New York Court of Appeals Rules on Rights of Lender to Rely on Representations about Financial Statements

June 24, 2010

The New York Court of Appeals ruled in an unanimous opinion on June 24, 2010 that it is not unreasonable as a matter of law for lenders to rely on representations and warranties in a credit agreement regarding the accuracy of unaudited financial statements without conducting their own investigation of the statements.

The Commercial Finance Association, represented by Otterbourg and Goldberg Kohn, along with the Loan Syndications and Trading Association and The Clearing House Association L.L.C., had filed an amicus brief with the New York Court of Appeals to appeal a decision of the New York appellate division court in DDJ Capital Management LLC et al. v. Rhone Group L.L.C. et al., litigation that arose in the Chapter 11 case of American Remanufacturing.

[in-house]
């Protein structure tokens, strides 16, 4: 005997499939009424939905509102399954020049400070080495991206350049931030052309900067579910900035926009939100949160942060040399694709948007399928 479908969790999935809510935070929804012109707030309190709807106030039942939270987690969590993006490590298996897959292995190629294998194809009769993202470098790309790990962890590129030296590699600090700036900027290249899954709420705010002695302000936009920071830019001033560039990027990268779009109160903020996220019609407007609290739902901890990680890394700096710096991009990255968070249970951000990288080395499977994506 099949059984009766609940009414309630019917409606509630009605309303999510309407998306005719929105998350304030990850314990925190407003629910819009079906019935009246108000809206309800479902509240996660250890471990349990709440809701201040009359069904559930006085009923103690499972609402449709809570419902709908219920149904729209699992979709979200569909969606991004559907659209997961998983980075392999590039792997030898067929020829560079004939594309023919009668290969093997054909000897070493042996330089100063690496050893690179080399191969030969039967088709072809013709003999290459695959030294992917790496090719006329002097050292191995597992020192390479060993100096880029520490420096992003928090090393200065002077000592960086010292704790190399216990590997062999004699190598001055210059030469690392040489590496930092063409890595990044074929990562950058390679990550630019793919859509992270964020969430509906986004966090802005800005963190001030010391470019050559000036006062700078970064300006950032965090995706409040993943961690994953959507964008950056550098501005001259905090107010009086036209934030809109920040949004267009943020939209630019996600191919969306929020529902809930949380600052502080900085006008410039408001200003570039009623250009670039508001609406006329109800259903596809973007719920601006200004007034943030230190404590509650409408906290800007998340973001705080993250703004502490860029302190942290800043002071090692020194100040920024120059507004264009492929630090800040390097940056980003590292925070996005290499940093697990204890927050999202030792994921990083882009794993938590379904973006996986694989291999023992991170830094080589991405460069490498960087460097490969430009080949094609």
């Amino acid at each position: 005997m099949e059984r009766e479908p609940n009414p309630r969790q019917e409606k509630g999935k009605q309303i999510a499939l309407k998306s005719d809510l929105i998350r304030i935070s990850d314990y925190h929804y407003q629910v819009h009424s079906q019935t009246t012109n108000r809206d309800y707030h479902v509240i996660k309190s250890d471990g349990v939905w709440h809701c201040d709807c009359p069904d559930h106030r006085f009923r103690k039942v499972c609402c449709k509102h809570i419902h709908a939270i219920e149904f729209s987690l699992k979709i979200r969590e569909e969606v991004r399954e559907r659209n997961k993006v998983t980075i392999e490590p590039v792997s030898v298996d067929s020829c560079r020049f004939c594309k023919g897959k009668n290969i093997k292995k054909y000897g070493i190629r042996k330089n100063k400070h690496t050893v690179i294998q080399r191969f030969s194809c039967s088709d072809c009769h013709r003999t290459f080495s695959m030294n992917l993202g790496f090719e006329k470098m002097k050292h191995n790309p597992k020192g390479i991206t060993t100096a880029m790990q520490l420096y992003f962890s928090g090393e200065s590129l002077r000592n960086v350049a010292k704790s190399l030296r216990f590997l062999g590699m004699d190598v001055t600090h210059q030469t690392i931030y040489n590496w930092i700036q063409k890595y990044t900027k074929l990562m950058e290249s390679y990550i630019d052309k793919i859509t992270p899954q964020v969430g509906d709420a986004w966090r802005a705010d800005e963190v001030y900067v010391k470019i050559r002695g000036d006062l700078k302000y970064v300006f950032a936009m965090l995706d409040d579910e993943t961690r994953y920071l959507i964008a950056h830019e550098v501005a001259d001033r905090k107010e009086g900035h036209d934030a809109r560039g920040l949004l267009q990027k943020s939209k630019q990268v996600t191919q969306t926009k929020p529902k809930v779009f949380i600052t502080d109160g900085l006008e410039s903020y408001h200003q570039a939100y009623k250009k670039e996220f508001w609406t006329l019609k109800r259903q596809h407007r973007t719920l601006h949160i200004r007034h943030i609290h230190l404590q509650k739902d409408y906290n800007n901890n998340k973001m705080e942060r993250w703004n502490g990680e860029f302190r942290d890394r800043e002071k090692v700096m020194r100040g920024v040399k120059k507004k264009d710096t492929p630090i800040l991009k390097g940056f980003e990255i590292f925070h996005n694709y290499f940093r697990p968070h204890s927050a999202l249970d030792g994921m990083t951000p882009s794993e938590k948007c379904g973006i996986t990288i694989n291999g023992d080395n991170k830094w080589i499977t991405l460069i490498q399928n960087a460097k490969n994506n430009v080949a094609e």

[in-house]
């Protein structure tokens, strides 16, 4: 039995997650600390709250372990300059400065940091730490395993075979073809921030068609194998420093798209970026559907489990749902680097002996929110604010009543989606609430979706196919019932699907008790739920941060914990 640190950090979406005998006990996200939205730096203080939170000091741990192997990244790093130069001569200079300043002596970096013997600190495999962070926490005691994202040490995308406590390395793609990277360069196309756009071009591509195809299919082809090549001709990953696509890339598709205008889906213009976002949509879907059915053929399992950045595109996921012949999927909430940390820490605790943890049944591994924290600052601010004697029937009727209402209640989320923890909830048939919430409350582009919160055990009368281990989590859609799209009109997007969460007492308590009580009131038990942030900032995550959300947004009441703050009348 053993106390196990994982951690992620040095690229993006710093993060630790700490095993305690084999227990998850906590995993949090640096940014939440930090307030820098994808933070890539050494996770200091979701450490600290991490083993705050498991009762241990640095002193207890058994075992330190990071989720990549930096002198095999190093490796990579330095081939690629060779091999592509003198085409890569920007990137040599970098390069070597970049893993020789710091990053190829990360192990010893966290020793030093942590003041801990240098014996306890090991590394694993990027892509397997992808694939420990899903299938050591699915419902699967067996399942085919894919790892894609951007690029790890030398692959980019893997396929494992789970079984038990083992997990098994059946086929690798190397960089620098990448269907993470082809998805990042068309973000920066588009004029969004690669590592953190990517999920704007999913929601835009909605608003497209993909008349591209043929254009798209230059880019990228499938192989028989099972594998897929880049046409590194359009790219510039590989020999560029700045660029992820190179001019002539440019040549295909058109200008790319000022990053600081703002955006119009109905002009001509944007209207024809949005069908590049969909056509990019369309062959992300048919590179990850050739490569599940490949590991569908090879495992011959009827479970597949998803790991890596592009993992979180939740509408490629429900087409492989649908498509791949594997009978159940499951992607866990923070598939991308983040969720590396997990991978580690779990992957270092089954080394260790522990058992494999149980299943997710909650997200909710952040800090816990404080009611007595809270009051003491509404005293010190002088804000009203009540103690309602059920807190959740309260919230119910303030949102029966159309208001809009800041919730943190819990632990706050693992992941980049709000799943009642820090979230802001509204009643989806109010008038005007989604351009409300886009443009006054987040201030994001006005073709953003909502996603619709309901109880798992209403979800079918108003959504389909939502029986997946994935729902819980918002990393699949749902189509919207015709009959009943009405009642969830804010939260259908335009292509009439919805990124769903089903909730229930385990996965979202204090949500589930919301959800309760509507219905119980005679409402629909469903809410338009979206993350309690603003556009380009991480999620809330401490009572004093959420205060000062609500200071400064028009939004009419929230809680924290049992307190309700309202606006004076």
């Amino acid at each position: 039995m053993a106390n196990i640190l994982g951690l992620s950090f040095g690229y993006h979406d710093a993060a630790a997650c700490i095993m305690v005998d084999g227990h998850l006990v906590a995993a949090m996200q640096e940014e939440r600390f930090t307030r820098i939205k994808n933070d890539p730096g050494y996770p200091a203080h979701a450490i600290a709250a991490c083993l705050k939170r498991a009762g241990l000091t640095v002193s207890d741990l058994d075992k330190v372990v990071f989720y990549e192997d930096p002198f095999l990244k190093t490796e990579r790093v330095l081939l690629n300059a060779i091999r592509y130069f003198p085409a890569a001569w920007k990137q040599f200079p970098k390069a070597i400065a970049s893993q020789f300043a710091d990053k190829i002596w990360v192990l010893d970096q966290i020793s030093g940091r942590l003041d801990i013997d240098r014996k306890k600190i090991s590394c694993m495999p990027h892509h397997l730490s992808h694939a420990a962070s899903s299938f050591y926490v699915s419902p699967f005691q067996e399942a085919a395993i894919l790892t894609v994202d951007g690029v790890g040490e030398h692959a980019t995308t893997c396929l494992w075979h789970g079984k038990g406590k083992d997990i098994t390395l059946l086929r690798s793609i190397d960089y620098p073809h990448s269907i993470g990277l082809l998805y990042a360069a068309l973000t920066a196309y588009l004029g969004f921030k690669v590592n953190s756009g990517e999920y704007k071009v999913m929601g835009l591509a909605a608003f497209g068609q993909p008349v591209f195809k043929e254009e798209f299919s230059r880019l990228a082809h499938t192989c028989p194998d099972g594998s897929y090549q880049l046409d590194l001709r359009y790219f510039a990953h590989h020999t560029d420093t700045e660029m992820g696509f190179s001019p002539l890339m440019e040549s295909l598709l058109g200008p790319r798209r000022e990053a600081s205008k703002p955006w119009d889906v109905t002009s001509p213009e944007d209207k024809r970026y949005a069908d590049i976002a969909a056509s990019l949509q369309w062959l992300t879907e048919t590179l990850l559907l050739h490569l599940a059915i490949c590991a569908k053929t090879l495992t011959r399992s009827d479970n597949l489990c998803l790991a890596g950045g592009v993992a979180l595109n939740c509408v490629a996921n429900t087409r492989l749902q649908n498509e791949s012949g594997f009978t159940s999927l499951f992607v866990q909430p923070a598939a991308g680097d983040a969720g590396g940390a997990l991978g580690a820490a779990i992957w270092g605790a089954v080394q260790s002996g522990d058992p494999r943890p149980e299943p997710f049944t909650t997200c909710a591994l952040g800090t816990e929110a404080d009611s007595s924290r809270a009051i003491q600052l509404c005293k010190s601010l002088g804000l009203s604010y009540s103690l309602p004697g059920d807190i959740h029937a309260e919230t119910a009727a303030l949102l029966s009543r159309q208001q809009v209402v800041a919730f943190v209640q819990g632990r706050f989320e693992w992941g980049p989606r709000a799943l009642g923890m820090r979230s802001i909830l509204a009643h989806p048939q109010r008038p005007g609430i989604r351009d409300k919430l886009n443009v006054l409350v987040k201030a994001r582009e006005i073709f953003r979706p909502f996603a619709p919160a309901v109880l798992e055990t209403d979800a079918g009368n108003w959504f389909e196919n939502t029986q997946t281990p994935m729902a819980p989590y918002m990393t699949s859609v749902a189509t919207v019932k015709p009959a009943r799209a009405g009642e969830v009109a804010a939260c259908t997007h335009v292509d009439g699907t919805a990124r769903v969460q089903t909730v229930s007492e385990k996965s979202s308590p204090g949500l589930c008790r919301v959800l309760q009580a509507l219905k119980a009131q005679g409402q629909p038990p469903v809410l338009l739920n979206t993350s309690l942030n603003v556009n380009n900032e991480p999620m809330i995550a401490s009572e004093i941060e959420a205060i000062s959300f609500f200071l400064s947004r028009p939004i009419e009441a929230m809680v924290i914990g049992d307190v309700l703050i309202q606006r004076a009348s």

While the lower court held it was not reasonable for a lender to rely on unaudited financial statements warranted to be accurate by the borrower, when the lender does not perform its own due diligence, the New York Court of Appeals, the highest court in the State of New York, reversed the appellate division decision to find that a trier of fact could find that the lenders were justified in relying on the representations they bargained for and received from the borrower.     

At the oral arguments, the Court of Appeals questioned the parties about the impact of the decision on the corporate loan market as raised in the brief of the Commercial Finance Association and the other amici curiae.